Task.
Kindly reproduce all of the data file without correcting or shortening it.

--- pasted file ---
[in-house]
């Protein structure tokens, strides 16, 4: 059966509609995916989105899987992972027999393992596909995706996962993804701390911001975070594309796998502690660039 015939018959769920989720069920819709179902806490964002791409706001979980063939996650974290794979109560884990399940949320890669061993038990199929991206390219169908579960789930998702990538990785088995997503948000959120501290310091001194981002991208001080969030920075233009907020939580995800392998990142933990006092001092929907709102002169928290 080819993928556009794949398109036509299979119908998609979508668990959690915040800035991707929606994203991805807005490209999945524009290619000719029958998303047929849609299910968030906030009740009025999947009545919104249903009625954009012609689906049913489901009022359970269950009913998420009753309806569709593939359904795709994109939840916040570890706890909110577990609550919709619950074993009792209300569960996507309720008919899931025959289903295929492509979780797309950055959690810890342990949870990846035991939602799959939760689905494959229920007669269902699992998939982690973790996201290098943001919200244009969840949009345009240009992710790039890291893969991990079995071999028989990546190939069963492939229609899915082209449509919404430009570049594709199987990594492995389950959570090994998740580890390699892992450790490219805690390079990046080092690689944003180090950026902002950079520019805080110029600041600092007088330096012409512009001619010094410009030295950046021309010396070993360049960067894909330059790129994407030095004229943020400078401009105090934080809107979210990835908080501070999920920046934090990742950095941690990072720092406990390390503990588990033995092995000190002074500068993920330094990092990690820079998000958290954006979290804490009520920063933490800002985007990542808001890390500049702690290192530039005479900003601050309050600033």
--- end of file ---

[in-house]
């Protein structure tokens, strides 16, 4: 059966509609995916989105899987992972027999393992596909995706996962993804701390911001975070594309796998502690660039 015939018959769920989720069920819709179902806490964002791409706001979980063939996650974290794979109560884990399940949320890669061993038990199929991206390219169908579960789930998702990538990785088995997503948000959120501290310091001194981002991208001080969030920075233009907020939580995800392998990142933990006092001092929907709102002169928290 080819993928556009794949398109036509299979119908998609979508668990959690915040800035991707929606994203991805807005490209999945524009290619000719029958998303047929849609299910968030906030009740009025999947009545919104249903009625954009012609689906049913489901009022359970269950009913998420009753309806569709593939359904795709994109939840916040570890706890909110577990609550919709619950074993009792209300569960996507309720008919899931025959289903295929492509979780797309950055959690810890342990949870990846035991939602799959939760689905494959229920007669269902699992998939982690973790996201290098943001919200244009969840949009345009240009992710790039890291893969991990079995071999028989990546190939069963492939229609899915082209449509919404430009570049594709199987990594492995389950959570090994998740580890390699892992450790490219805690390079990046080092690689944003180090950026902002950079520019805080110029600041600092007088330096012409512009001619010094410009030295950046021309010396070993360049960067894909330059790129994407030095004229943020400078401009105090934080809107979210990835908080501070999920920046934090990742950095941690990072720092406990390390503990588990033995092995000190002074500068993920330094990092990690820079998000958290954006979290804490009520920063933490800002985007990542808001890390500049702690290192530039005479900003601050309050600033």